Wednesday, September 22, 2010

Akram Khan: Vertical Road @ The Curve, Leicester

At the height of my ballet training (between the ages of 14-17), I was told that I didn't have the body of a ballet dancer and it was suggested that I try "modern", as in modern dance, instead.  To put it mildly, I was horrified.  The contemporary dance performances I had seen resembled the thrashing-abouts of patients in mental institutions - there was no technique, no beauty, nothing that came even close to the precision, graceful lines of ballet.  Furthermore, I found choreographers and the art form pretentious, self-indulgent and utterly pointless.

But I've since grown up and, in my frequent trips to Sadler's Wells and other dance theaters throughout Britain and the States, I've grown to like - no, love - modern dance, even more than ballet.  Don't get me wrong, I still nearly weep when the curtain raises in the second act of Nutcracker, but more with appreciation and less with the wistfulness and longing I once felt.

Dancer and choreographer Akram Khan is one who is partly responsible for this transformation. Bahok
last year had my leaning forward on the edge of my seat during the entire performance.  Set in an airport departure lounge (the stage is cleverly transformed to portray this and the original score by acclaimed composer/musician Nitin Sawhney is cleverly integrated), eight dancers from different cultural backgrounds struggle to communicate with each other and subsequently "tell" their "stories" to each other.  Had you informed me of the premise before the performance, I would have been dubious - such attempts at "multiculturalism" often fall apart into a nebulous cheesy-oh-what-a-happy-ending disaster (and if it had, I probably would have walked out).  But Khan handled such personal exploration brilliantly, that what evolved and ensued was actually a genius interpretation of cultural intersections and the importance of such (mixed) culture and heritage in our lives.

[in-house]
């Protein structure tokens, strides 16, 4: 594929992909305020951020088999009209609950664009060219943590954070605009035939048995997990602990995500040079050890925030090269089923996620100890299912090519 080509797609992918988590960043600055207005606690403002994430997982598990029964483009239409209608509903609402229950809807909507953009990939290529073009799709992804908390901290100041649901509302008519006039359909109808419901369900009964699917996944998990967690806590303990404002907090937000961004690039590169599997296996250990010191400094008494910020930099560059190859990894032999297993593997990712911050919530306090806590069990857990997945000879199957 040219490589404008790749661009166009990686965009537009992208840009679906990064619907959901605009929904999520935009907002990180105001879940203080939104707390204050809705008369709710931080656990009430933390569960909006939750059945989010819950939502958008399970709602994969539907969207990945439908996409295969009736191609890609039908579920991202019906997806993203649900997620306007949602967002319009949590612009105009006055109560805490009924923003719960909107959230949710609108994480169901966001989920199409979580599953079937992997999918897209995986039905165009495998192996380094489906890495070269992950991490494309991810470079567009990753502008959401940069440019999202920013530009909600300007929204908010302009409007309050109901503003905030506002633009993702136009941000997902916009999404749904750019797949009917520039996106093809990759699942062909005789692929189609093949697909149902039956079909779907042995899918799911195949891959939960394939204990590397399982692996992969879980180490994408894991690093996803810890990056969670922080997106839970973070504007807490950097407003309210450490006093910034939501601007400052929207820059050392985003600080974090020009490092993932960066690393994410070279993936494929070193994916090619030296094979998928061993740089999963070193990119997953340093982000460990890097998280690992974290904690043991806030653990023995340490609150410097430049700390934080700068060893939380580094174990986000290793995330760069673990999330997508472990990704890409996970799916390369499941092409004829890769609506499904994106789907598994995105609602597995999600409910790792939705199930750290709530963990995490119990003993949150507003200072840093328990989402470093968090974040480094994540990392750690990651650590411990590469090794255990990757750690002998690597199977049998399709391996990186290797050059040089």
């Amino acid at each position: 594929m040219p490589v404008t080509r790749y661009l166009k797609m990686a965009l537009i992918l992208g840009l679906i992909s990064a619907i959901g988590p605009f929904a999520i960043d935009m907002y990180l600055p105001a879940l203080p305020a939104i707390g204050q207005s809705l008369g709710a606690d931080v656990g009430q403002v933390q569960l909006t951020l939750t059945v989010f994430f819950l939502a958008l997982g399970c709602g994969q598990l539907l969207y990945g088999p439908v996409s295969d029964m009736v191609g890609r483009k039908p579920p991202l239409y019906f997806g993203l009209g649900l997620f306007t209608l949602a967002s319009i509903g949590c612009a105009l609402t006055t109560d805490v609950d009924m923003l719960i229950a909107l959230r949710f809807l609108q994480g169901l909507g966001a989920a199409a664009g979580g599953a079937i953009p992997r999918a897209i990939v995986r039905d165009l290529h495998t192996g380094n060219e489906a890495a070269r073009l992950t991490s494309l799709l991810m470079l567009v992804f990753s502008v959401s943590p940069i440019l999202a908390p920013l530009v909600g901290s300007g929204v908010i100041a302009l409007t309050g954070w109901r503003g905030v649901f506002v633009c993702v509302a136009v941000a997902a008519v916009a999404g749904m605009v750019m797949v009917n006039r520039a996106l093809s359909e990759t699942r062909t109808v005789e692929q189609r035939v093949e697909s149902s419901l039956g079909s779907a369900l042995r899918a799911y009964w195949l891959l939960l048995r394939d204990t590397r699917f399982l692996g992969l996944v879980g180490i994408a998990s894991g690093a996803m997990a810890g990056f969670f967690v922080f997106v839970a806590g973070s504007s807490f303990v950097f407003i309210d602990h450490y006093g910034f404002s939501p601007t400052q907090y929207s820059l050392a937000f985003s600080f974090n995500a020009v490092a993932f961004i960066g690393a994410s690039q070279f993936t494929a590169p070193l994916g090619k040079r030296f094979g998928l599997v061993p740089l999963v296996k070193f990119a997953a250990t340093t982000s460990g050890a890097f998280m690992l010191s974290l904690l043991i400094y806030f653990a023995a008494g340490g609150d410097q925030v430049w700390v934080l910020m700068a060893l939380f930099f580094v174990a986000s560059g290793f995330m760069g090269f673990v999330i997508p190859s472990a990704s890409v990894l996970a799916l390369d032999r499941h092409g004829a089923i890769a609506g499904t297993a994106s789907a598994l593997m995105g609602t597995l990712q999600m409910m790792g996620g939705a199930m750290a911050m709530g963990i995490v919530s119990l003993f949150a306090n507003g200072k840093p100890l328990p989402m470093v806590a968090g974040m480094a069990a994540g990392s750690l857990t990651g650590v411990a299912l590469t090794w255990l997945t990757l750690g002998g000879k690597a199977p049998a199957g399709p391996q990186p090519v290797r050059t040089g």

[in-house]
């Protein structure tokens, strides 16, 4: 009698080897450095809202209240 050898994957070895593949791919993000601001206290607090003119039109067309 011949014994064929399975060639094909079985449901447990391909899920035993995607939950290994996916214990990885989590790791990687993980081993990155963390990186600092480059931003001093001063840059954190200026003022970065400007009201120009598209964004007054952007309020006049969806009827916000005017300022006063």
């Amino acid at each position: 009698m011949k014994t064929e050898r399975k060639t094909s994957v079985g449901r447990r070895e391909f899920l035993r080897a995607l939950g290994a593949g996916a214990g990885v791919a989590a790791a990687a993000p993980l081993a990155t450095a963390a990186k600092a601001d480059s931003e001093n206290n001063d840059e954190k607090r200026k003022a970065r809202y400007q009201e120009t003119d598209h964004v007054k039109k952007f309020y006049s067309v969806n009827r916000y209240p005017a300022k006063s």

His newest work, Vertical Road, premiered at The Curve in Leicester last week and I was fortunate enough to see it on Saturday evening.   I hadn't read anything about the piece before attending - only that the Guardian had named it "beautiful and harrowing", which did, I admit, plant a seed of apprehension in my stomach.

The percussive opening and raucous rhythms throughout conjured for me, images of machines in a post-apocalyptic age - a very frightening noise indeed.   The unsettled feeling in the pit of my stomach intensified.  And the dancers moved with a frenetic energy, as if shedding themselves of their own skin.  The movements then became primal, almost animalistic, and I noted the way this made the bodies appear under the loose but thin taupe-themed costumes; like slabs of flesh or meat pounding against the stage floor.  Now I knew what the Guardian meant by "harrowing".  There was a rawness conveyed that made me think of that metallic taste of blood that comes when you've bit your cheek - strange, I know, but the only way I can describe it.  Fluidity came later, as did tenderness and love, so it seemed.  I was very touched - moved, really - by the performance as a whole.  I never knew I could be brought to tears by the beauty of what was being expressed on stage.

I guess I was also moved by the fact Khan chose to premiere this piece at The Curve.  The hall is small - it reminds me less of the great London theaters and more of my high school auditorium.  Though it is (rather) newly built and boasts state-of-the-art facilities, it's a humble place; you don't get the usual snotty London crowds coming in, the ones who know all the choreographers by name, have yearly subscriptions, etc.  Not that there's anything wrong with that sort of crowd.  The Curve attracts a different audience - one borne out of curiosity, I feel, and genuine interest, rather than one of prestige or bragging rights, which is sometimes what I sense is at the bottom of quite a lot of the London theatre-goers (you can disagree, I don't mind).  And it's never a big audience, which makes me sad, but grateful for those who do turn up.  As a former performer myself, I'm always sad to see empty seats.

Khan himself was in the audience the night I was there, and afterwards, John took our programme (I was too shy and tailed behind) to him to sign.  He was very gracious and thanked us for coming when we told him we were great fans of his.  I'm always in awe of such artists; completely intimidated by their brilliance and creativity. 

I don't want to give anything away (as there are quite a few special effects that make the piece truly remarkable), as I really want you to see it and interpret the piece for yourself - part of the enjoyment of going with other people is discussing the performance after the performance and hearing all the details you might have missed that someone else might have picked up on.  It's going to be at Sadler's Wells from October 5th-9th, so go if you have the chance.

But if you're really dying to know about Khan's vision behind the piece, here's a video with a bit of explanation:

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